9. The Sabbath is a day of joy and gladness (Ps. 118:24, 122:1). God's Word calls it 'a delight' (Isa. 58:13). God gave it to be a blessing to us all (Mark 2:27-28). Speaking of the gospel age, Isaiah says, 'Blessed is the man . . . who keeps from defiling the Sabbath' (Isa. 56:2). 
10. The blessings of the Sabbath are there for all to see: it reminds fallen men and women that there is a God whom they should worship; it gives believers the opportunity to gather around the Word, and thus it maintains their spiritual life; it provides opportunities for gospel witness; it strengthens family ties; it permits a whole nation to rest; it promotes health . . . and so the list could go on. 
11. In the Old Testament, godly men like Moses, Amos, Hosea, Isaiah, Jeremiah, Ezekiel and Nehemiah contended for the Sabbath. Church history is full of others who have done the same. What is stopping us from following their example? 


With these facts in mind, we can see that, for us, Sunday is the God-ordained day of rest. It is the day that embodies all that is permanent and universal in the fourth commandment. So how are we to use Sunday? To answer this question properly, we must speak both negatively and positively.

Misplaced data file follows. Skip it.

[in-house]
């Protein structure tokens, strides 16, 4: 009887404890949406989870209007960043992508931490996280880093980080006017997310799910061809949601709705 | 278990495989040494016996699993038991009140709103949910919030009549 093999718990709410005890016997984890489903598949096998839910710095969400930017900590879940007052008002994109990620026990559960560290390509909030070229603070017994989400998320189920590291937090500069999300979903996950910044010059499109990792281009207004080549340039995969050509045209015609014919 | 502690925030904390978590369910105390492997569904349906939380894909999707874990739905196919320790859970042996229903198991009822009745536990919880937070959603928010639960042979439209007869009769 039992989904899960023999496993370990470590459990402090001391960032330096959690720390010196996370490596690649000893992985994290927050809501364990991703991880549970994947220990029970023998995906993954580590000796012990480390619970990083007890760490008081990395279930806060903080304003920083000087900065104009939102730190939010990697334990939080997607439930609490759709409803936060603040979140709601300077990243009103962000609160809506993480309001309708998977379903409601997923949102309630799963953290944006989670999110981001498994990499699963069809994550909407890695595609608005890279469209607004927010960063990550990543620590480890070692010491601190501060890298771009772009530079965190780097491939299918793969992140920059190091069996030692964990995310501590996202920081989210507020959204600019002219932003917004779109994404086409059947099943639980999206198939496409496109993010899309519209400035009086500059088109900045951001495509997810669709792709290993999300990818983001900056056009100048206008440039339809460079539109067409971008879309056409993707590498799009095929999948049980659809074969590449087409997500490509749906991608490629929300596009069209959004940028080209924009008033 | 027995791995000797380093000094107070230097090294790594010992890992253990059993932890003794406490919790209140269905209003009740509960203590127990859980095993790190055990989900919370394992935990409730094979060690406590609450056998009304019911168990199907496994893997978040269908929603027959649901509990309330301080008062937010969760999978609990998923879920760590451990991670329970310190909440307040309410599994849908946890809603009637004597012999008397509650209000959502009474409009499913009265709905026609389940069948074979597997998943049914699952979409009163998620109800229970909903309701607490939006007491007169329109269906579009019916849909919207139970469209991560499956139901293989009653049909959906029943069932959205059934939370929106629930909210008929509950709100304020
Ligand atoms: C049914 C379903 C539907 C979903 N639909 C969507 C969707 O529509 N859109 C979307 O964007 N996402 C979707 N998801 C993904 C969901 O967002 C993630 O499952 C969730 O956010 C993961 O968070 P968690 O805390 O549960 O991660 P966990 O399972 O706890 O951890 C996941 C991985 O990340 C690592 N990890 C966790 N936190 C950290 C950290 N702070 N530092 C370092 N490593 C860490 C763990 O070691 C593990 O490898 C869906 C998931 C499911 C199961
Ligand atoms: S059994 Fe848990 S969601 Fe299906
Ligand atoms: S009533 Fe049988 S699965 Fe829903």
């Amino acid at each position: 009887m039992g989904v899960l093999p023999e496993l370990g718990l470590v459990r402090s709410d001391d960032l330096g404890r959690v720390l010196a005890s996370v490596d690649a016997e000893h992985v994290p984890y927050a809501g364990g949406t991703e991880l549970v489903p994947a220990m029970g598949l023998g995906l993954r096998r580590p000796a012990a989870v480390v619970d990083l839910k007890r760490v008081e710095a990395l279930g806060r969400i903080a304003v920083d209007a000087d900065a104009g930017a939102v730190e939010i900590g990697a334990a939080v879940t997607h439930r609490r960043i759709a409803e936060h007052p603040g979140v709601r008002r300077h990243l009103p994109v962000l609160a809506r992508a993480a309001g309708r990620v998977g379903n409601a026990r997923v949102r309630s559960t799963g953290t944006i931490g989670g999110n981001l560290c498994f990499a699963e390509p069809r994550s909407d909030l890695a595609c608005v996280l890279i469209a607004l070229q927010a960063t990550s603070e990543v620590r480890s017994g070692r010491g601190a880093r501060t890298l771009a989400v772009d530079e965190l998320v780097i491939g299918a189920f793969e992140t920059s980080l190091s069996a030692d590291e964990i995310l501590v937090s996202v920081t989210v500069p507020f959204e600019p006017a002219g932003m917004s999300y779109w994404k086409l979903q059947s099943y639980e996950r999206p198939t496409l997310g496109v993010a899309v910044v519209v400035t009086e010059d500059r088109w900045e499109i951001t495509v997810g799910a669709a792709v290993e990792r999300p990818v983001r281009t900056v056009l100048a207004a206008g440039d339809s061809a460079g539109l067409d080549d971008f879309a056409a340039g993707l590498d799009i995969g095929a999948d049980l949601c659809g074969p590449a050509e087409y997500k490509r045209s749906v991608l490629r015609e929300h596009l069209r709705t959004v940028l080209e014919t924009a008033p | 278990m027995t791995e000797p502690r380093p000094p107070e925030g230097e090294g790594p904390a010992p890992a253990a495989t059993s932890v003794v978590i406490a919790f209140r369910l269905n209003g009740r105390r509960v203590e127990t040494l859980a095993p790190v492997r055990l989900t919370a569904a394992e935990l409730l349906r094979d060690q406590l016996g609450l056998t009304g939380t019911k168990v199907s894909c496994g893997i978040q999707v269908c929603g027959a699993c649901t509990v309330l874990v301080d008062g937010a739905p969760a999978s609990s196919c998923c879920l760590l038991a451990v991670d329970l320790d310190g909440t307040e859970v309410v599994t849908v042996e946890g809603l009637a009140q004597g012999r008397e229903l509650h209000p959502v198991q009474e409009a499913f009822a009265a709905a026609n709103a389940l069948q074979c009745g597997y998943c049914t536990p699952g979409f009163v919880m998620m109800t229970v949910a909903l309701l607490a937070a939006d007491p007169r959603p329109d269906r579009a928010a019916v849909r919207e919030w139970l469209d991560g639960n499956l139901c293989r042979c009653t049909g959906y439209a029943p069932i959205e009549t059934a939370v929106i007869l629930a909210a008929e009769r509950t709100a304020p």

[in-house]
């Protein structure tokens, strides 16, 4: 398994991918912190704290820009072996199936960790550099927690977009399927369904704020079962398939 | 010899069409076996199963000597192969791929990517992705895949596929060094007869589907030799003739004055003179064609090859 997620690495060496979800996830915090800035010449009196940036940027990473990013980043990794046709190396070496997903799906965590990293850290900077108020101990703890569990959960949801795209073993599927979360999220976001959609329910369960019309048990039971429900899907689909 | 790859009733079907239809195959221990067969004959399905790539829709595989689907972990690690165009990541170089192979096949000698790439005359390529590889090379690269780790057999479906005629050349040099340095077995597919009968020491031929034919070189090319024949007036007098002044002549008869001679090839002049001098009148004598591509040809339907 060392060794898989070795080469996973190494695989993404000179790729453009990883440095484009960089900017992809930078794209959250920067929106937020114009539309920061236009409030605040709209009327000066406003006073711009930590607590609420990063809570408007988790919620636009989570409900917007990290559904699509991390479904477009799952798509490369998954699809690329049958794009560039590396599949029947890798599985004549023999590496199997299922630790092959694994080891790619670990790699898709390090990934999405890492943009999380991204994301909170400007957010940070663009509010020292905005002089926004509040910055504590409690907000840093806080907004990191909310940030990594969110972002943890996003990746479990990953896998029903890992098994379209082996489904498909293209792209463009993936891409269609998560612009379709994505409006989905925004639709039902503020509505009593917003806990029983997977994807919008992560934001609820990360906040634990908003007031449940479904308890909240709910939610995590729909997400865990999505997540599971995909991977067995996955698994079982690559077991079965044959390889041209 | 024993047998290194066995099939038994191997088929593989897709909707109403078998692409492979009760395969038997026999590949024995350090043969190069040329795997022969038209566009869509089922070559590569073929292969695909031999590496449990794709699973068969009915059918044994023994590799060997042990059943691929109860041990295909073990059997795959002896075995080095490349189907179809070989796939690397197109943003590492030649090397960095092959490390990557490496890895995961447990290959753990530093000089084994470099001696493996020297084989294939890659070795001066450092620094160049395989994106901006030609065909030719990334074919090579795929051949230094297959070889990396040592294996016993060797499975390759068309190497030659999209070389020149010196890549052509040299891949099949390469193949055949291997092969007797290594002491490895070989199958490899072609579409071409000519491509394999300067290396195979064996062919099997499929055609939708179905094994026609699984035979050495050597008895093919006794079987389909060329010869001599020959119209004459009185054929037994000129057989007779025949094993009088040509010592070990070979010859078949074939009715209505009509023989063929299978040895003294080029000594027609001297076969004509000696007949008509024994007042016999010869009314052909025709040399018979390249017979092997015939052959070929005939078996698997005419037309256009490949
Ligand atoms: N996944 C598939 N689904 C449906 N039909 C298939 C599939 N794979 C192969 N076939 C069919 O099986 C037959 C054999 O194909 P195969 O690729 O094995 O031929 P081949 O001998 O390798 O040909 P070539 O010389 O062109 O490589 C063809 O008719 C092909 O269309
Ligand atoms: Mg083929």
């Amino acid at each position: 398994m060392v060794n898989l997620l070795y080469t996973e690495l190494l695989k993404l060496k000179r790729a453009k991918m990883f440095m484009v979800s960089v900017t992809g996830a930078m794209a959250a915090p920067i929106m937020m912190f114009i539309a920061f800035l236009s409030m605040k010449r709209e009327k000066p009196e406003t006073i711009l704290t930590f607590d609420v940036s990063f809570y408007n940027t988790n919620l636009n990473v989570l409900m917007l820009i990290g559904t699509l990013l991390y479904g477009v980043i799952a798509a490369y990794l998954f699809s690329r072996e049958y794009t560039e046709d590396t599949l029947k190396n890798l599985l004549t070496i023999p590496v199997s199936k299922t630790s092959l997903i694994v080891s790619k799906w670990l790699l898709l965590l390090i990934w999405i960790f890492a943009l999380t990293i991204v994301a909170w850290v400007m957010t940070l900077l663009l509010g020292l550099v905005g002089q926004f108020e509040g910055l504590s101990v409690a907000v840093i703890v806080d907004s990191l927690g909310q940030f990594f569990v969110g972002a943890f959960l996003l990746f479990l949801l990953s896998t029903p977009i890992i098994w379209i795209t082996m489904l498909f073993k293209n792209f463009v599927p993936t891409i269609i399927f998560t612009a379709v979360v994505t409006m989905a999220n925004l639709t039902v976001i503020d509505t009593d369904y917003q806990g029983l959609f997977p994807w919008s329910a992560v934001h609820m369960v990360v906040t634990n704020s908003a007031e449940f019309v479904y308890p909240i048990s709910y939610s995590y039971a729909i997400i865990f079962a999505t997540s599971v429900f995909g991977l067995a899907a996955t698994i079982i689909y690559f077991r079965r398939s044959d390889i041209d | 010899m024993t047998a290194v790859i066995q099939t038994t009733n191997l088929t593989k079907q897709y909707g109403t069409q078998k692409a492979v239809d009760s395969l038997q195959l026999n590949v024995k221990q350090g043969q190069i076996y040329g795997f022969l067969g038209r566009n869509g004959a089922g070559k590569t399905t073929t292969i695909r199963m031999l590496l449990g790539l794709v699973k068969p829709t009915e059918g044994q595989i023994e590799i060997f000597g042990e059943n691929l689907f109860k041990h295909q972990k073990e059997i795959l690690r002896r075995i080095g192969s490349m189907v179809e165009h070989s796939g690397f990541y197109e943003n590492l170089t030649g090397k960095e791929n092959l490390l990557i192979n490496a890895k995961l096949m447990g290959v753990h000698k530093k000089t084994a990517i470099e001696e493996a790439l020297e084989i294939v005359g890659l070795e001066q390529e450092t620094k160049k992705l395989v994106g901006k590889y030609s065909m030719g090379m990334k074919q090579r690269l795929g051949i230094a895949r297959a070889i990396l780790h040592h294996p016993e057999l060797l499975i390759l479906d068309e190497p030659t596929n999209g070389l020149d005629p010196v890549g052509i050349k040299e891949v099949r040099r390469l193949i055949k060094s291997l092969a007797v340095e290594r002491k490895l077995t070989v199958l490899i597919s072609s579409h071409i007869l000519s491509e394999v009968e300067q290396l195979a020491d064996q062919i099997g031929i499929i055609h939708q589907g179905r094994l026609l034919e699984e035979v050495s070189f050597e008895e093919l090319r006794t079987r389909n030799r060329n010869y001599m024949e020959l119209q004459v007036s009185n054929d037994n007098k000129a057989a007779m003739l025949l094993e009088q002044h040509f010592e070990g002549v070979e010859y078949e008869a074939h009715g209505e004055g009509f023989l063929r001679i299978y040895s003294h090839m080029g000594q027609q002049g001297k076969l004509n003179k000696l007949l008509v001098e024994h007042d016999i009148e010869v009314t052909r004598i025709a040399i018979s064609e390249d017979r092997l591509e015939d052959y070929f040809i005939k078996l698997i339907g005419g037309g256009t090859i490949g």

We should not copy the Pharisees. The Sabbath goes all the way back to creation. For a while, it wore Old Testament clothes. It then took them off, and today it wears New Testament clothes. This means that we are not to impose upon it Mosaic regulations which have passed away, such as those found in Exodus 35:2-3 or Numbers 15:32- 36. Nor are we to have in mind any man-made list of do's and don'ts, such as in Matthew 12:1-2. In addition to the Mosaic legislation, the Pharisees added all sorts of rules of their own. To them, rubbing grain in your hand was the same as threshing. They also had rules about how much weight you could carry, and how far you could walk on the Sabbath day. Behind all their rules was a certain mindset; and it is a mindset that has no place in the life of a New Testament Christian. We should not work. In the Bible, the word 'work' means much more than earning your living. It also refers to the day-to-day duties of our lives, to our recreation, and to the thought that lies behind these things. As far as possible, all these things are to be put aside, both by ourselves and those who are answerable to us. This is not because they are sinful or unholy, but because God has commanded that they should be done on the other six days of the week (Exod. 20:8-11). We should not be idle. God's rest after creation was not inactivity, but a ceasing from one sort of activity (John 5:17). Sunday is to be a holy resting from one set of objectives so that we can pursue some very different objectives. It is not a day for lazing around.